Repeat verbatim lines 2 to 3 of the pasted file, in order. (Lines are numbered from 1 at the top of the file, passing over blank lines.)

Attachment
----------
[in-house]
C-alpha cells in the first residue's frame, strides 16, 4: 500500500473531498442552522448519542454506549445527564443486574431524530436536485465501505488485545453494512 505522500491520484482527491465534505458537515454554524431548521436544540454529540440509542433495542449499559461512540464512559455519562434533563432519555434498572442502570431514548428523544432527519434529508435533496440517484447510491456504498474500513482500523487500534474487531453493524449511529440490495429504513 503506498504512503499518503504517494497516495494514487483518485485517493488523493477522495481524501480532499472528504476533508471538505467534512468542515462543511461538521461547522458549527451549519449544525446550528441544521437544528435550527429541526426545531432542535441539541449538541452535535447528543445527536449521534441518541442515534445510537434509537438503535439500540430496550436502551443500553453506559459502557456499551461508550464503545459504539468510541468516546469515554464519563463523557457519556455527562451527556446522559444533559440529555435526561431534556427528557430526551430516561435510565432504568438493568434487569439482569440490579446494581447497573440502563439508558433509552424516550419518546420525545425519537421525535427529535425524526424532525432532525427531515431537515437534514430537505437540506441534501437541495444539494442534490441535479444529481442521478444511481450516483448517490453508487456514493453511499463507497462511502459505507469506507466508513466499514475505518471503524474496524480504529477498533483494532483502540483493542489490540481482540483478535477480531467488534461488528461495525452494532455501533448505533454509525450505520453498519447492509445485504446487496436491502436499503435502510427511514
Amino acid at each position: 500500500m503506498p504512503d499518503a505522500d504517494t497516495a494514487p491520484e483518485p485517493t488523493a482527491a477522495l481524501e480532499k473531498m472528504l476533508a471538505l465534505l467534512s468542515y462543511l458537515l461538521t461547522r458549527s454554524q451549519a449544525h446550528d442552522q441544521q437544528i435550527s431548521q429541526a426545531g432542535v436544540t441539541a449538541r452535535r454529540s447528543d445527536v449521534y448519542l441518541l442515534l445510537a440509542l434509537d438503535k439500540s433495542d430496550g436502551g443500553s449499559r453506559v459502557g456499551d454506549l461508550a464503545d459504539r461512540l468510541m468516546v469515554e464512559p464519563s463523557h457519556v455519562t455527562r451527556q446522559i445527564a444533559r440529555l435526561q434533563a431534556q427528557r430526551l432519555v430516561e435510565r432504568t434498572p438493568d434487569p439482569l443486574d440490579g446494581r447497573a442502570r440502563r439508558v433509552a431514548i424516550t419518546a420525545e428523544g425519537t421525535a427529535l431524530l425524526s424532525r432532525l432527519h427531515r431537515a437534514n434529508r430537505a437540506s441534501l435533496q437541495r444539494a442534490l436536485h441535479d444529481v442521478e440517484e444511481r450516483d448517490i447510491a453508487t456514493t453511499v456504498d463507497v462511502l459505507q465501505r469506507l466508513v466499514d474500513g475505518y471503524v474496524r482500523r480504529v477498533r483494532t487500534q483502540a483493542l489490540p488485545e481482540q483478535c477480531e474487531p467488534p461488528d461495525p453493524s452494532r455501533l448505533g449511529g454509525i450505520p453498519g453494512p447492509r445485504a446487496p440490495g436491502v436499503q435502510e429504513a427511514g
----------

C-alpha cells in the first residue's frame, strides 16, 4: 500500500473531498442552522448519542454506549445527564443486574431524530436536485465501505488485545453494512 505522500491520484482527491465534505458537515454554524431548521436544540454529540440509542433495542449499559461512540464512559455519562434533563432519555434498572442502570431514548428523544432527519434529508435533496440517484447510491456504498474500513482500523487500534474487531453493524449511529440490495429504513 503506498504512503499518503504517494497516495494514487483518485485517493488523493477522495481524501480532499472528504476533508471538505467534512468542515462543511461538521461547522458549527451549519449544525446550528441544521437544528435550527429541526426545531432542535441539541449538541452535535447528543445527536449521534441518541442515534445510537434509537438503535439500540430496550436502551443500553453506559459502557456499551461508550464503545459504539468510541468516546469515554464519563463523557457519556455527562451527556446522559444533559440529555435526561431534556427528557430526551430516561435510565432504568438493568434487569439482569440490579446494581447497573440502563439508558433509552424516550419518546420525545425519537421525535427529535425524526424532525432532525427531515431537515437534514430537505437540506441534501437541495444539494442534490441535479444529481442521478444511481450516483448517490453508487456514493453511499463507497462511502459505507469506507466508513466499514475505518471503524474496524480504529477498533483494532483502540483493542489490540481482540483478535477480531467488534461488528461495525452494532455501533448505533454509525450505520453498519447492509445485504446487496436491502436499503435502510427511514
Amino acid at each position: 500500500m503506498p504512503d499518503a505522500d504517494t497516495a494514487p491520484e483518485p485517493t488523493a482527491a477522495l481524501e480532499k473531498m472528504l476533508a471538505l465534505l467534512s468542515y462543511l458537515l461538521t461547522r458549527s454554524q451549519a449544525h446550528d442552522q441544521q437544528i435550527s431548521q429541526a426545531g432542535v436544540t441539541a449538541r452535535r454529540s447528543d445527536v449521534y448519542l441518541l442515534l445510537a440509542l434509537d438503535k439500540s433495542d430496550g436502551g443500553s449499559r453506559v459502557g456499551d454506549l461508550a464503545d459504539r461512540l468510541m468516546v469515554e464512559p464519563s463523557h457519556v455519562t455527562r451527556q446522559i445527564a444533559r440529555l435526561q434533563a431534556q427528557r430526551l432519555v430516561e435510565r432504568t434498572p438493568d434487569p439482569l443486574d440490579g446494581r447497573a442502570r440502563r439508558v433509552a431514548i424516550t419518546a420525545e428523544g425519537t421525535a427529535l431524530l425524526s424532525r432532525l432527519h427531515r431537515a437534514n434529508r430537505a437540506s441534501l435533496q437541495r444539494a442534490l436536485h441535479d444529481v442521478e440517484e444511481r450516483d448517490i447510491a453508487t456514493t453511499v456504498d463507497v462511502l459505507q465501505r469506507l466508513v466499514d474500513g475505518y471503524v474496524r482500523r480504529v477498533r483494532t487500534q483502540a483493542l489490540p488485545e481482540q483478535c477480531e474487531p467488534p461488528d461495525p453493524s452494532r455501533l448505533g449511529g454509525i450505520p453498519g453494512p447492509r445485504a446487496p440490495g436491502v436499503q435502510e429504513a427511514g